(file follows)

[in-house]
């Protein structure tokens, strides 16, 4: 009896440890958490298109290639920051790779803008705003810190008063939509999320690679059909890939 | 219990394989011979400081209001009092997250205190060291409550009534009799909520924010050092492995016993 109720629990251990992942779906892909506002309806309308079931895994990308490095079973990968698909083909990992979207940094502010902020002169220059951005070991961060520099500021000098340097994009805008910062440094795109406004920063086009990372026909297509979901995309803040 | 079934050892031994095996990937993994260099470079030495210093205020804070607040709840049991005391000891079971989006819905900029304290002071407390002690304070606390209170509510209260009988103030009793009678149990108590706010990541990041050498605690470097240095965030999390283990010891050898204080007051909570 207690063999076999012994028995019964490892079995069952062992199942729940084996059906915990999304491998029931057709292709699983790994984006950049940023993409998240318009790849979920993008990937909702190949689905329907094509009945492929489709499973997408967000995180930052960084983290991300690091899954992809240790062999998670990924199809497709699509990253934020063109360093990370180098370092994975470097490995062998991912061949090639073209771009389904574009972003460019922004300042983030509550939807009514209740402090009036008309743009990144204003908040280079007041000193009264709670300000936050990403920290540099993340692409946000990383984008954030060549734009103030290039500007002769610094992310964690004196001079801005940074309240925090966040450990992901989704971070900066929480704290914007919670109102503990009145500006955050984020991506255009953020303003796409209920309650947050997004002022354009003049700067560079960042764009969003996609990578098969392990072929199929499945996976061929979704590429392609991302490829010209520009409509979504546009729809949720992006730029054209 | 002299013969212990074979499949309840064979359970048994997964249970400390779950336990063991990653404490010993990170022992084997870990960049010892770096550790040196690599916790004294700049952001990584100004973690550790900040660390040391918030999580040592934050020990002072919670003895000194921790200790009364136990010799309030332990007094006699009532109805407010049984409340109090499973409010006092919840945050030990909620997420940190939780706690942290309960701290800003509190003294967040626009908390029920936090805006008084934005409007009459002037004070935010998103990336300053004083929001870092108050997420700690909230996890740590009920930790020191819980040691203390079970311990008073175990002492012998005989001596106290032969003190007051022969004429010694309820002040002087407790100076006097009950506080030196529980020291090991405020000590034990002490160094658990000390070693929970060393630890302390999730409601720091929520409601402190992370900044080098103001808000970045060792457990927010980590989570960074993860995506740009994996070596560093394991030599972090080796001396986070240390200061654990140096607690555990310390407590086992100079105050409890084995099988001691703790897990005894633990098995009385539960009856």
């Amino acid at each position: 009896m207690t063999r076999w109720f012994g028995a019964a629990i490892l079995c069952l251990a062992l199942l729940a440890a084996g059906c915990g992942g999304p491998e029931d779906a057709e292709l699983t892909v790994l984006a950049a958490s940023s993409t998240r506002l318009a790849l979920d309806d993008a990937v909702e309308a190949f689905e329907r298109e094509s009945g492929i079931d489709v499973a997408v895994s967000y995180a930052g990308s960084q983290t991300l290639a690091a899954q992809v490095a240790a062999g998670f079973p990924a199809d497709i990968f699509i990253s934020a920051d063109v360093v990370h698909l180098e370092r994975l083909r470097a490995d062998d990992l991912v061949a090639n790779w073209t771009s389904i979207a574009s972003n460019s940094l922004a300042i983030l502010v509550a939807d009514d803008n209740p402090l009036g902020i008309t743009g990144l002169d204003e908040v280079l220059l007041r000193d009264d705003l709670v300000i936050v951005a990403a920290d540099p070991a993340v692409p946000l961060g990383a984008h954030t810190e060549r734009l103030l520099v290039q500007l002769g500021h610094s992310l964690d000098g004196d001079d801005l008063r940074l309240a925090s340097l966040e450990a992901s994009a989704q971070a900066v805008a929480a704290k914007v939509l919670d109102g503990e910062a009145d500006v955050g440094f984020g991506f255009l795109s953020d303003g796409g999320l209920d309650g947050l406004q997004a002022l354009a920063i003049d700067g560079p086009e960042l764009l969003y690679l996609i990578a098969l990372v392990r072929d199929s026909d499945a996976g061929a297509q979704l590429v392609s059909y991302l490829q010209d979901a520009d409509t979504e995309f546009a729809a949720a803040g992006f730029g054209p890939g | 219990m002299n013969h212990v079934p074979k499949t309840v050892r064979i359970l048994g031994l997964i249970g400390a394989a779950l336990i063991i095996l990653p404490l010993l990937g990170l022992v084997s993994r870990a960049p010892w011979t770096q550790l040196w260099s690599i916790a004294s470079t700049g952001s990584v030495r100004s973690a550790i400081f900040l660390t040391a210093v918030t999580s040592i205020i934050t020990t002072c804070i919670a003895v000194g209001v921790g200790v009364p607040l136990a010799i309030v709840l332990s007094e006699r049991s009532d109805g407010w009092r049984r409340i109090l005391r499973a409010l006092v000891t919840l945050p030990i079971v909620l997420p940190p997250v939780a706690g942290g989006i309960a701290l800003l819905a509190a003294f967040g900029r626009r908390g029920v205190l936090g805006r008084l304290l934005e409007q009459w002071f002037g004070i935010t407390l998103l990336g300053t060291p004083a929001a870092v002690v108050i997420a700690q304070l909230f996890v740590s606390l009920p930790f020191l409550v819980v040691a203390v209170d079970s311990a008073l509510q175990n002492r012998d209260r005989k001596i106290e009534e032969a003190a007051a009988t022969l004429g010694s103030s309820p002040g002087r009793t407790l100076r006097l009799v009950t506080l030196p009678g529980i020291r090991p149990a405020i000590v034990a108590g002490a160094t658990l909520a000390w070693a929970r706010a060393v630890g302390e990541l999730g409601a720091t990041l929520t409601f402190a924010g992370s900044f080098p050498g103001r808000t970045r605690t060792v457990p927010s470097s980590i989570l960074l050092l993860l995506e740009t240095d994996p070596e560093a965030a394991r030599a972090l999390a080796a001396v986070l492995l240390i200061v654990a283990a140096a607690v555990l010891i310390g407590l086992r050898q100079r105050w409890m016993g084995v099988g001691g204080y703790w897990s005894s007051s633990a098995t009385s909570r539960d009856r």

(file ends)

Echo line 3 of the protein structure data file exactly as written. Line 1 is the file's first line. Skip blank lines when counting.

């Amino acid at each position: 009896m207690t063999r076999w109720f012994g028995a019964a629990i490892l079995c069952l251990a062992l199942l729940a440890a084996g059906c915990g992942g999304p491998e029931d779906a057709e292709l699983t892909v790994l984006a950049a958490s940023s993409t998240r506002l318009a790849l979920d309806d993008a990937v909702e309308a190949f689905e329907r298109e094509s009945g492929i079931d489709v499973a997408v895994s967000y995180a930052g990308s960084q983290t991300l290639a690091a899954q992809v490095a240790a062999g998670f079973p990924a199809d497709i990968f699509i990253s934020a920051d063109v360093v990370h698909l180098e370092r994975l083909r470097a490995d062998d990992l991912v061949a090639n790779w073209t771009s389904i979207a574009s972003n460019s940094l922004a300042i983030l502010v509550a939807d009514d803008n209740p402090l009036g902020i008309t743009g990144l002169d204003e908040v280079l220059l007041r000193d009264d705003l709670v300000i936050v951005a990403a920290d540099p070991a993340v692409p946000l961060g990383a984008h954030t810190e060549r734009l103030l520099v290039q500007l002769g500021h610094s992310l964690d000098g004196d001079d801005l008063r940074l309240a925090s340097l966040e450990a992901s994009a989704q971070a900066v805008a929480a704290k914007v939509l919670d109102g503990e910062a009145d500006v955050g440094f984020g991506f255009l795109s953020d303003g796409g999320l209920d309650g947050l406004q997004a002022l354009a920063i003049d700067g560079p086009e960042l764009l969003y690679l996609i990578a098969l990372v392990r072929d199929s026909d499945a996976g061929a297509q979704l590429v392609s059909y991302l490829q010209d979901a520009d409509t979504e995309f546009a729809a949720a803040g992006f730029g054209p890939g | 219990m002299n013969h212990v079934p074979k499949t309840v050892r064979i359970l048994g031994l997964i249970g400390a394989a779950l336990i063991i095996l990653p404490l010993l990937g990170l022992v084997s993994r870990a960049p010892w011979t770096q550790l040196w260099s690599i916790a004294s470079t700049g952001s990584v030495r100004s973690a550790i400081f900040l660390t040391a210093v918030t999580s040592i205020i934050t020990t002072c804070i919670a003895v000194g209001v921790g200790v009364p607040l136990a010799i309030v709840l332990s007094e006699r049991s009532d109805g407010w009092r049984r409340i109090l005391r499973a409010l006092v000891t919840l945050p030990i079971v909620l997420p940190p997250v939780a706690g942290g989006i309960a701290l800003l819905a509190a003294f967040g900029r626009r908390g029920v205190l936090g805006r008084l304290l934005e409007q009459w002071f002037g004070i935010t407390l998103l990336g300053t060291p004083a929001a870092v002690v108050i997420a700690q304070l909230f996890v740590s606390l009920p930790f020191l409550v819980v040691a203390v209170d079970s311990a008073l509510q175990n002492r012998d209260r005989k001596i106290e009534e032969a003190a007051a009988t022969l004429g010694s103030s309820p002040g002087r009793t407790l100076r006097l009799v009950t506080l030196p009678g529980i020291r090991p149990a405020i000590v034990a108590g002490a160094t658990l909520a000390w070693a929970r706010a060393v630890g302390e990541l999730g409601a720091t990041l929520t409601f402190a924010g992370s900044f080098p050498g103001r808000t970045r605690t060792v457990p927010s470097s980590i989570l960074l050092l993860l995506e740009t240095d994996p070596e560093a965030a394991r030599a972090l999390a080796a001396v986070l492995l240390i200061v654990a283990a140096a607690v555990l010891i310390g407590l086992r050898q100079r105050w409890m016993g084995v099988g001691g204080y703790w897990s005894s007051s633990a098995t009385s909570r539960d009856r």